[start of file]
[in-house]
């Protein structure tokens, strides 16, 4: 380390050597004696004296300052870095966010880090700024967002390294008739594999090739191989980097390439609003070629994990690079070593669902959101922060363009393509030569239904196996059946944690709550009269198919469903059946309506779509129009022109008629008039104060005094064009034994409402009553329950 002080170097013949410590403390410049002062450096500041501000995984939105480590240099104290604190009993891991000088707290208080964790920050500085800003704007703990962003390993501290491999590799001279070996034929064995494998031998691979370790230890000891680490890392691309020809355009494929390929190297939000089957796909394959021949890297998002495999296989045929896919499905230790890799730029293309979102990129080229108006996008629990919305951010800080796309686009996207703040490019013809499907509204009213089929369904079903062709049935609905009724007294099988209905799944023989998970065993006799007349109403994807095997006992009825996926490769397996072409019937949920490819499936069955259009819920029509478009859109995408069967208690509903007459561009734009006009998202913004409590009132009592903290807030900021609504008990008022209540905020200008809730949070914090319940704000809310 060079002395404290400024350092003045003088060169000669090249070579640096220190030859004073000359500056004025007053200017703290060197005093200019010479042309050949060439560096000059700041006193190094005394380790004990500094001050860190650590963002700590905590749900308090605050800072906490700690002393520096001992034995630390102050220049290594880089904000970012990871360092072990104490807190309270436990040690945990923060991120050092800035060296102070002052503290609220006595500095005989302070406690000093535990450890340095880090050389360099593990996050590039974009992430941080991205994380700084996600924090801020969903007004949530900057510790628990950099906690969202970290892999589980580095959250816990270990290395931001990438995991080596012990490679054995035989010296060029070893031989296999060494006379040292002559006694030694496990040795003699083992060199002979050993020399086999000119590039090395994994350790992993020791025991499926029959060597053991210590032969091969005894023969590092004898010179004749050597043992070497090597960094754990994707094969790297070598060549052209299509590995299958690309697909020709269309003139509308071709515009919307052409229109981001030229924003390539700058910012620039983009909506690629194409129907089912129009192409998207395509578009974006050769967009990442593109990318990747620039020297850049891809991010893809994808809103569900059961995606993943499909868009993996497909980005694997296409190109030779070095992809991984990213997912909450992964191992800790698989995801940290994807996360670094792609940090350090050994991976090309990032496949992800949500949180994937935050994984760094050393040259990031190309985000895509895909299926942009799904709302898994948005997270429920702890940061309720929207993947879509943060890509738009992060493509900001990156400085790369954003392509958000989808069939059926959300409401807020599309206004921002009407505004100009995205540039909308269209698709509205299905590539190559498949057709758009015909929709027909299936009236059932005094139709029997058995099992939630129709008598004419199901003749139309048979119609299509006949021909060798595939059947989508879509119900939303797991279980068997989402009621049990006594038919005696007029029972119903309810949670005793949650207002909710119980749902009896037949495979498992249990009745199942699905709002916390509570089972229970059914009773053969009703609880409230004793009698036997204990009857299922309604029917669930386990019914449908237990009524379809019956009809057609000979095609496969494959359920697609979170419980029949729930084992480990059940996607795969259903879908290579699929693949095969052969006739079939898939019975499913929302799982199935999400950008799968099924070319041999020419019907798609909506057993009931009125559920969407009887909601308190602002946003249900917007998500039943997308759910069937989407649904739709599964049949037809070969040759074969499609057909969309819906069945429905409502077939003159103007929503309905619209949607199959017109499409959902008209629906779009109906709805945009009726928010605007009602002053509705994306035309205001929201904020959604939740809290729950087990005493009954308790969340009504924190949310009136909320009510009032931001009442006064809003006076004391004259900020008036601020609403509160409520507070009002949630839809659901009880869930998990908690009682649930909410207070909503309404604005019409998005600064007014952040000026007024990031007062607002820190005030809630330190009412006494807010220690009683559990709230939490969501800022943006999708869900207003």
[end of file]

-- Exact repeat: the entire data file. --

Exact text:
[in-house]
């Protein structure tokens, strides 16, 4: 380390050597004696004296300052870095966010880090700024967002390294008739594999090739191989980097390439609003070629994990690079070593669902959101922060363009393509030569239904196996059946944690709550009269198919469903059946309506779509129009022109008629008039104060005094064009034994409402009553329950 002080170097013949410590403390410049002062450096500041501000995984939105480590240099104290604190009993891991000088707290208080964790920050500085800003704007703990962003390993501290491999590799001279070996034929064995494998031998691979370790230890000891680490890392691309020809355009494929390929190297939000089957796909394959021949890297998002495999296989045929896919499905230790890799730029293309979102990129080229108006996008629990919305951010800080796309686009996207703040490019013809499907509204009213089929369904079903062709049935609905009724007294099988209905799944023989998970065993006799007349109403994807095997006992009825996926490769397996072409019937949920490819499936069955259009819920029509478009859109995408069967208690509903007459561009734009006009998202913004409590009132009592903290807030900021609504008990008022209540905020200008809730949070914090319940704000809310 060079002395404290400024350092003045003088060169000669090249070579640096220190030859004073000359500056004025007053200017703290060197005093200019010479042309050949060439560096000059700041006193190094005394380790004990500094001050860190650590963002700590905590749900308090605050800072906490700690002393520096001992034995630390102050220049290594880089904000970012990871360092072990104490807190309270436990040690945990923060991120050092800035060296102070002052503290609220006595500095005989302070406690000093535990450890340095880090050389360099593990996050590039974009992430941080991205994380700084996600924090801020969903007004949530900057510790628990950099906690969202970290892999589980580095959250816990270990290395931001990438995991080596012990490679054995035989010296060029070893031989296999060494006379040292002559006694030694496990040795003699083992060199002979050993020399086999000119590039090395994994350790992993020791025991499926029959060597053991210590032969091969005894023969590092004898010179004749050597043992070497090597960094754990994707094969790297070598060549052209299509590995299958690309697909020709269309003139509308071709515009919307052409229109981001030229924003390539700058910012620039983009909506690629194409129907089912129009192409998207395509578009974006050769967009990442593109990318990747620039020297850049891809991010893809994808809103569900059961995606993943499909868009993996497909980005694997296409190109030779070095992809991984990213997912909450992964191992800790698989995801940290994807996360670094792609940090350090050994991976090309990032496949992800949500949180994937935050994984760094050393040259990031190309985000895509895909299926942009799904709302898994948005997270429920702890940061309720929207993947879509943060890509738009992060493509900001990156400085790369954003392509958000989808069939059926959300409401807020599309206004921002009407505004100009995205540039909308269209698709509205299905590539190559498949057709758009015909929709027909299936009236059932005094139709029997058995099992939630129709008598004419199901003749139309048979119609299509006949021909060798595939059947989508879509119900939303797991279980068997989402009621049990006594038919005696007029029972119903309810949670005793949650207002909710119980749902009896037949495979498992249990009745199942699905709002916390509570089972229970059914009773053969009703609880409230004793009698036997204990009857299922309604029917669930386990019914449908237990009524379809019956009809057609000979095609496969494959359920697609979170419980029949729930084992480990059940996607795969259903879908290579699929693949095969052969006739079939898939019975499913929302799982199935999400950008799968099924070319041999020419019907798609909506057993009931009125559920969407009887909601308190602002946003249900917007998500039943997308759910069937989407649904739709599964049949037809070969040759074969499609057909969309819906069945429905409502077939003159103007929503309905619209949607199959017109499409959902008209629906779009109906709805945009009726928010605007009602002053509705994306035309205001929201904020959604939740809290729950087990005493009954308790969340009504924190949310009136909320009510009032931001009442006064809003006076004391004259900020008036601020609403509160409520507070009002949630839809659901009880869930998990908690009682649930909410207070909503309404604005019409998005600064007014952040000026007024990031007062607002820190005030809630330190009412006494807010220690009683559990709230939490969501800022943006999708869900207003």